I’m too Indian to be African:The Universal Child. PART ONE… by Fiona Khan

I am South African! Born as a third generation Indian within a diaspora that has slaved to preserve its identity from the cane fields of slavery in Kwa-Zulu Natal to the pinnacle of success as a democratic South African. I may not have descended from the plantation Coolies as they were called, nor the merchants or the Jahajis who sailed the passenger liners to grace the shores of Durban, but I do hail from a family of middle class background sold to the delusional ideologies of the British Raj and their colonial intricacies of keeping Natal as the last outpost.

We try inexplicably to divest ourselves from the past by screaming ‘decolonise the mind, the heart and the soul’ from the over-zealous millennials but, was it not the very authors whose portent stories of impending doom of religion, culture and heritage writing in the Queens English? Were they not colonised and scarred by the compulsion to Christian education, English as the primary language and enslavement? Was there not an enslavement of the mind before the cleansing of the mind from slavery and subjugation? Colonialism entrenched into the lifestyle of most middle and upper class allowed many of the colonised to aspire to the bourgeoisie of living beyond our limitations, zapping credit cards until it is maxed, overextending our credit and drowning in the capitalist debt yet we still cry freedom, breaking the shackles within the theatre of the mind . . . and I am still not treated nor classified as South African but constantly reminded that India is my home. But how can India be my home? The India my grandparents exited was a united Mother India. Now, the India I have come to accept rejects me as a Muslim foreigner who probably has roots in Pakistan and Pakistan rejects me for being a descendent of India. The dregs of partition. Caught in this conundrum I can only admit being a Universal child and an orphan of this world.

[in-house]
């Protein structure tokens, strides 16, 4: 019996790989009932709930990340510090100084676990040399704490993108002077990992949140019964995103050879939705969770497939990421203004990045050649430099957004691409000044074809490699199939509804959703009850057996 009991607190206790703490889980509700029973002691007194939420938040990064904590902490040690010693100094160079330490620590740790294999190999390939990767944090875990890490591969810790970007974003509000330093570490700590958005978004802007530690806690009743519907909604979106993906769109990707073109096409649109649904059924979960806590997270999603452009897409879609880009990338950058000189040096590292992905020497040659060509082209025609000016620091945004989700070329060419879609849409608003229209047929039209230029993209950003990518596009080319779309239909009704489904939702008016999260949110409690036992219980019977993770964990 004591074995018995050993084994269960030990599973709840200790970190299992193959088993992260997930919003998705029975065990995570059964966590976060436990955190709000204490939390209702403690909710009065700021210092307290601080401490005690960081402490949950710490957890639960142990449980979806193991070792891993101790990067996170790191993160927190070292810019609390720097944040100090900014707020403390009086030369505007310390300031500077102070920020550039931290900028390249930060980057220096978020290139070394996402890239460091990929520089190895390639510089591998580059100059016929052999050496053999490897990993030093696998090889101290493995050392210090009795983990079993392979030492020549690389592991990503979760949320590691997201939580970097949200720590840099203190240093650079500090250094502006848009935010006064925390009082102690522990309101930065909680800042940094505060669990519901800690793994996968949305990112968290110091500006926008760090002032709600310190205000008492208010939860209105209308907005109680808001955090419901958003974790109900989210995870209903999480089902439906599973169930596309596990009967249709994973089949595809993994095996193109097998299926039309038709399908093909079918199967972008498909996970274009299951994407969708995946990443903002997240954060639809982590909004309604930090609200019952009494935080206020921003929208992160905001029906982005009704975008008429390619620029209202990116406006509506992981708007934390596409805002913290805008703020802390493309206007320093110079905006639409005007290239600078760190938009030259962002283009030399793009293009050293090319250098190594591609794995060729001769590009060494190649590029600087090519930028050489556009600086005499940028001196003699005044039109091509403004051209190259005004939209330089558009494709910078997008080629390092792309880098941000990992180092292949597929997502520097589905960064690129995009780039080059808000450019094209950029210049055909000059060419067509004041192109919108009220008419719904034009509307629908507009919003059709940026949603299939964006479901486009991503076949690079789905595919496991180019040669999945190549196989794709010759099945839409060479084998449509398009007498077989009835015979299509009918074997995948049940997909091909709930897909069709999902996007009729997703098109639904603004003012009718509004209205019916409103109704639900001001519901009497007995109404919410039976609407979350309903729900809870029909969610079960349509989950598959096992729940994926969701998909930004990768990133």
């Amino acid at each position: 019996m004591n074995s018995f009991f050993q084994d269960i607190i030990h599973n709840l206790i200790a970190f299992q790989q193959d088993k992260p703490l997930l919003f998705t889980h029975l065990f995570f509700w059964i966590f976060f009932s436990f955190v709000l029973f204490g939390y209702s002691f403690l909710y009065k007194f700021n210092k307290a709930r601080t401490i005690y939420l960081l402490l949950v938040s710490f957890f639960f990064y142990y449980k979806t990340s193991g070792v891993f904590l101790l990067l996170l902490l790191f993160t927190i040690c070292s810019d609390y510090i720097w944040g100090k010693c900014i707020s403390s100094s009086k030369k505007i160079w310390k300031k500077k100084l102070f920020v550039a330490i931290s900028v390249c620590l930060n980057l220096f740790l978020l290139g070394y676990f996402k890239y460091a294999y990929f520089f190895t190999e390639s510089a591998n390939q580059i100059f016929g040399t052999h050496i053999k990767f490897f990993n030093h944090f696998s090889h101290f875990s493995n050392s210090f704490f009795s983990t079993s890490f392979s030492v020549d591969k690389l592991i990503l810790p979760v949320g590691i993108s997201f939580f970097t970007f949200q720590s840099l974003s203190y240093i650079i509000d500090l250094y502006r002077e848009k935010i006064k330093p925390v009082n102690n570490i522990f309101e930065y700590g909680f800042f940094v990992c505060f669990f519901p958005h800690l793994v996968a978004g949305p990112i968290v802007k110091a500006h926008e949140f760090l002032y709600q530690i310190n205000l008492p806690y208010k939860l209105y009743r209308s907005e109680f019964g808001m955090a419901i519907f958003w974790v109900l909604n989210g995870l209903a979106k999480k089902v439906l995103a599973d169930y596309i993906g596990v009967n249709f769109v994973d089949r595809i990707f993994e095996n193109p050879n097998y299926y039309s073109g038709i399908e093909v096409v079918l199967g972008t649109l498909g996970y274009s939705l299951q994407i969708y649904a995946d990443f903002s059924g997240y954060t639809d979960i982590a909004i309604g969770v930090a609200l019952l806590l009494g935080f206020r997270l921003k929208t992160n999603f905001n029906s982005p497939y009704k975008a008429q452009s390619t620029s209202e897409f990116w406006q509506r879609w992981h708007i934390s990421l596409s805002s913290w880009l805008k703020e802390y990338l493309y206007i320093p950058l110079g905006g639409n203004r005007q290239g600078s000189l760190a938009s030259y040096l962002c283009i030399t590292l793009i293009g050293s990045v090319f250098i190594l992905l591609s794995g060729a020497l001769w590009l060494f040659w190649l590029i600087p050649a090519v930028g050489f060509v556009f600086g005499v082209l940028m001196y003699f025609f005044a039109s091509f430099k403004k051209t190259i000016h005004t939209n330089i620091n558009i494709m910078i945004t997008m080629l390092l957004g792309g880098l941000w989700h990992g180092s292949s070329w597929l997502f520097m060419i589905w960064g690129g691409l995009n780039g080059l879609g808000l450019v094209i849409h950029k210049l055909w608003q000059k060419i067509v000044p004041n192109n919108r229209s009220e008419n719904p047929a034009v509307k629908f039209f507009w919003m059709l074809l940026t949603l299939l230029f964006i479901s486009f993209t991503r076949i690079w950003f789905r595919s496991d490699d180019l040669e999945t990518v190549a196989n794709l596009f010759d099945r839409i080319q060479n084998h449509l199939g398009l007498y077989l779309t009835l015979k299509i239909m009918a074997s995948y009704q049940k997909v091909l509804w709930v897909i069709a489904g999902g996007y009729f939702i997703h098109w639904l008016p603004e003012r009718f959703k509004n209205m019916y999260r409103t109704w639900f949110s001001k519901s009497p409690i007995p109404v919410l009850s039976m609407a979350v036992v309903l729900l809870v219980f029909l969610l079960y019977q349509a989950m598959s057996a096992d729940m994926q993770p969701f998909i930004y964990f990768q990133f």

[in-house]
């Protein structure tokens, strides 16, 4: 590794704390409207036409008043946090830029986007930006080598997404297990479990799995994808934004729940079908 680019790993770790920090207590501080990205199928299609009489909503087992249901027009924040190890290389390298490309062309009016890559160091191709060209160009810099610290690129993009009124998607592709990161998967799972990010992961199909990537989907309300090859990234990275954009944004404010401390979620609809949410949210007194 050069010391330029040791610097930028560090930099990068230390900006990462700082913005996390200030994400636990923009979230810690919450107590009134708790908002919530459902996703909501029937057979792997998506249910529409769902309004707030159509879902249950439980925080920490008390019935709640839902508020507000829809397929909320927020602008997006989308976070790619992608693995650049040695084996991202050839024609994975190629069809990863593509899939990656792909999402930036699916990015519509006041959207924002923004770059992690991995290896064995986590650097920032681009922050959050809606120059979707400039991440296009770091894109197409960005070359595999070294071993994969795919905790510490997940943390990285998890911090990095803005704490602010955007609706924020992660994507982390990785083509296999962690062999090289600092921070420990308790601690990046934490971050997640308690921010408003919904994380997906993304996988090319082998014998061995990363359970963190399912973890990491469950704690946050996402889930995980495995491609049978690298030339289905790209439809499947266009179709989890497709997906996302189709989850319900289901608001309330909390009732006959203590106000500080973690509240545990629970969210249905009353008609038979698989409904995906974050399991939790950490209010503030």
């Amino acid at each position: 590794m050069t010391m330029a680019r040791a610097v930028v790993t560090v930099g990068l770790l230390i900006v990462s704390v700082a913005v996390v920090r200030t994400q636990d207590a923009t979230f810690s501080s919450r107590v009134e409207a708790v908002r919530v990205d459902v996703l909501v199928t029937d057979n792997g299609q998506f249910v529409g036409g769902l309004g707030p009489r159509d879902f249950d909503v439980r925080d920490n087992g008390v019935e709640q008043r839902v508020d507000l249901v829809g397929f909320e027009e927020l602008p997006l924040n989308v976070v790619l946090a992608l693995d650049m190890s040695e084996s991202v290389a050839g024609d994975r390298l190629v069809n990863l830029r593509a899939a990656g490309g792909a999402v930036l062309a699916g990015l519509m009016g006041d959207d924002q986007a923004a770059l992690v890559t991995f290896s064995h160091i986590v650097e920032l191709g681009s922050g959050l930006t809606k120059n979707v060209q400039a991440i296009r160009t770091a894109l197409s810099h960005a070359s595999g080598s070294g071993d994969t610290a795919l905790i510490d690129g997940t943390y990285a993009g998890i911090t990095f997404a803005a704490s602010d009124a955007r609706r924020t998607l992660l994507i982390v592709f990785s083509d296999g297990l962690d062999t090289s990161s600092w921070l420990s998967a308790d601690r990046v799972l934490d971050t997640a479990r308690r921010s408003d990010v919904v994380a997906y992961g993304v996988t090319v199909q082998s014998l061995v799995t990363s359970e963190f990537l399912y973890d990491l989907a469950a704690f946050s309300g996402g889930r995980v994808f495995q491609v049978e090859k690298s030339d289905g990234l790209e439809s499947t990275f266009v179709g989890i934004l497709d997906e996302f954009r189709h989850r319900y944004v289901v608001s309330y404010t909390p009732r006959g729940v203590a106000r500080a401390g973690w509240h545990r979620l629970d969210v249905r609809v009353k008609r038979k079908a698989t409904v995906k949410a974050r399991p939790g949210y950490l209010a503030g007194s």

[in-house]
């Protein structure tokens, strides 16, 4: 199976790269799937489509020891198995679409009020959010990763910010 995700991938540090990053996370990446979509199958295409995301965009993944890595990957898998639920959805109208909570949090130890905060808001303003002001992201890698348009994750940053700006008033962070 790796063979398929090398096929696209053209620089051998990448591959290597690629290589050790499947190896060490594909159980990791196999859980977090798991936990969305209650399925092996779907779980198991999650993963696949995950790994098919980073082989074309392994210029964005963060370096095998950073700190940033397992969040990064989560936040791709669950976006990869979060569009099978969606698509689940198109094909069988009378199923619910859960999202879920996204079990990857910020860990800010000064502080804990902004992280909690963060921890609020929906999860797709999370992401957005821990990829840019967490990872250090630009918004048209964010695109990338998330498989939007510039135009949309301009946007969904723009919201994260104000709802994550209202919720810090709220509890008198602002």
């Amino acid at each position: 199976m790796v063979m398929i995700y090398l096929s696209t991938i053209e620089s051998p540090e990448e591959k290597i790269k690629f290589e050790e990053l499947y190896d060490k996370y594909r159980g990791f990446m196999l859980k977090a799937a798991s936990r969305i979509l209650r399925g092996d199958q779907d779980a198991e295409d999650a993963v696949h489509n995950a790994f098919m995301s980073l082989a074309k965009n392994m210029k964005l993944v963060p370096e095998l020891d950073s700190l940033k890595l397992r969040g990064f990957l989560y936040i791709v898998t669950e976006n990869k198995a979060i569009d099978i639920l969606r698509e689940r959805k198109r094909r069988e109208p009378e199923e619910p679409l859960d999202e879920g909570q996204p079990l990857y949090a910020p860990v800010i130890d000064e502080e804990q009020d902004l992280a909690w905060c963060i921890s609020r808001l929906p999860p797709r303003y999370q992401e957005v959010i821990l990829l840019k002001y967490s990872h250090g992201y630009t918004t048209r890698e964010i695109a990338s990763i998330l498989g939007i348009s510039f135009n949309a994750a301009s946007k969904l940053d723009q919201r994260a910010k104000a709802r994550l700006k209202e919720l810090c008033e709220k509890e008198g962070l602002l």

Three generations later and I am bound to admit that ‘I Am An African’ however, even Africa rejects me. I too have been enslaved by colonisation where I have now forgotten my own indigenous language, the language of my mother from our motherland, the language of the Indo-Pak. How can I speak and be spoken to in my home language Urdu when it is not even recognised as an official language in South Africa and then again it is the second most common language spoken in the world? I despair as I observe my children and my children’s children wrestle with a language they do not speak nor understand. Within this diversity, which we celebrate, we are also lost and like scatterings we disperse in a diaspora of forgotten knowledge, skills, values and tradition and culture with my mind enslaved by a conditioning of the colonial past. Am I too English to be African?

I am african by selvan naidoo
 Artwork displayed at the 1860 Heritage Centre called ‘I am an African’ by Selvan Naidoo. The artwork commemorates the 150th anniversary of Indian arrival in South Africa. This series of 15 panels posits questions of heritage and identity that culminates in a reflection on the many Indian lives that were lost in the sugarcane fields of KwaZulu-Natal either through suicide or murder and subsequently in the struggle for freedom.